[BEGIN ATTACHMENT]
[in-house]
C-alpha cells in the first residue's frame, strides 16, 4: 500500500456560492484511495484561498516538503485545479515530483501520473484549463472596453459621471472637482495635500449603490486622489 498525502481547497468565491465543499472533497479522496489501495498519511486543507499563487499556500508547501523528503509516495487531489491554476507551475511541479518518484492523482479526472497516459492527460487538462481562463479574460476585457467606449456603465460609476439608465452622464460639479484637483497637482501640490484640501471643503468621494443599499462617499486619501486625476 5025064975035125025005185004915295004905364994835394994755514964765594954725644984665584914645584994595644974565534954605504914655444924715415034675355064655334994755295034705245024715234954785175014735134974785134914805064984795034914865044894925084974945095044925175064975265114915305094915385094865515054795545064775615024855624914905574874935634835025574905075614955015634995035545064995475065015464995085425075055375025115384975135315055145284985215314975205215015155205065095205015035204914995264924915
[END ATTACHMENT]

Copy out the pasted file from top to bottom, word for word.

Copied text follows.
[in-house]
C-alpha cells in the first residue's frame, strides 16, 4: 500500500456560492484511495484561498516538503485545479515530483501520473484549463472596453459621471472637482495635500449603490486622489 498525502481547497468565491465543499472533497479522496489501495498519511486543507499563487499556500508547501523528503509516495487531489491554476507551475511541479518518484492523482479526472497516459492527460487538462481562463479574460476585457467606449456603465460609476439608465452622464460639479484637483497637482501640490484640501471643503468621494443599499462617499486619501486625476 5025064975035125025005185004915295004905364994835394994755514964765594954725644984665584914645584994595644974565534954605504914655444924715415034675355064655334994755295034705245024715234954785175014735134974785134914805064984795034914865044894925084974945095044925175064975265114915305094915385094865515054795545064775615024855624914905574874935634835025574905075614955015634995035545064995475065015464995085425075055375025115384975135315055145284985215314975205215015155205065095205015035204914995264924915